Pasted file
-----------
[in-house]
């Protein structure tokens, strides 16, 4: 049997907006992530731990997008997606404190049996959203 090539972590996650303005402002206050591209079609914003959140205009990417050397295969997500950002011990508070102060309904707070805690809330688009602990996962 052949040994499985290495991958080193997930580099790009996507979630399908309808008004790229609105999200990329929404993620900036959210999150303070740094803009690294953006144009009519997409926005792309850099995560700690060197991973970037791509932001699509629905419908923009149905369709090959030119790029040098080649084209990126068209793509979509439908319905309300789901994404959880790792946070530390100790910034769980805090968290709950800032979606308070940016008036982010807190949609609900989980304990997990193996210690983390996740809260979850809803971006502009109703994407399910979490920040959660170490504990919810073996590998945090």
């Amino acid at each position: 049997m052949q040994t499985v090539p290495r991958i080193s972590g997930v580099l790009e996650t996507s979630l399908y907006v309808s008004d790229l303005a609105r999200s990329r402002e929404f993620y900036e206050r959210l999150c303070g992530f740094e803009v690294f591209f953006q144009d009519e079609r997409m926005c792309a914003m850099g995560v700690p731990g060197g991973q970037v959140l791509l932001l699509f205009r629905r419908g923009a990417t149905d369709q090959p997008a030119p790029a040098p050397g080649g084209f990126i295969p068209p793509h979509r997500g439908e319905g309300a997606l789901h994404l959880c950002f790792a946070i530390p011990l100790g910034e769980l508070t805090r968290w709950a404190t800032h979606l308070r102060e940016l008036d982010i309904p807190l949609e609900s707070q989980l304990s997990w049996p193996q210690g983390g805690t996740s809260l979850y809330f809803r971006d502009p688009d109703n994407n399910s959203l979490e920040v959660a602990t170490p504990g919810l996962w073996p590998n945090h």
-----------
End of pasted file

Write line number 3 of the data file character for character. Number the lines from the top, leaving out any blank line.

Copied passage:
């Amino acid at each position: 049997m052949q040994t499985v090539p290495r991958i080193s972590g997930v580099l790009e996650t996507s979630l399908y907006v309808s008004d790229l303005a609105r999200s990329r402002e929404f993620y900036e206050r959210l999150c303070g992530f740094e803009v690294f591209f953006q144009d009519e079609r997409m926005c792309a914003m850099g995560v700690p731990g060197g991973q970037v959140l791509l932001l699509f205009r629905r419908g923009a990417t149905d369709q090959p997008a030119p790029a040098p050397g080649g084209f990126i295969p068209p793509h979509r997500g439908e319905g309300a997606l789901h994404l959880c950002f790792a946070i530390p011990l100790g910034e769980l508070t805090r968290w709950a404190t800032h979606l308070r102060e940016l008036d982010i309904p807190l949609e609900s707070q989980l304990s997990w049996p193996q210690g983390g805690t996740s809260l979850y809330f809803r971006d502009p688009d109703n994407n399910s959203l979490e920040v959660a602990t170490p504990g919810l996962w073996p590998n945090h």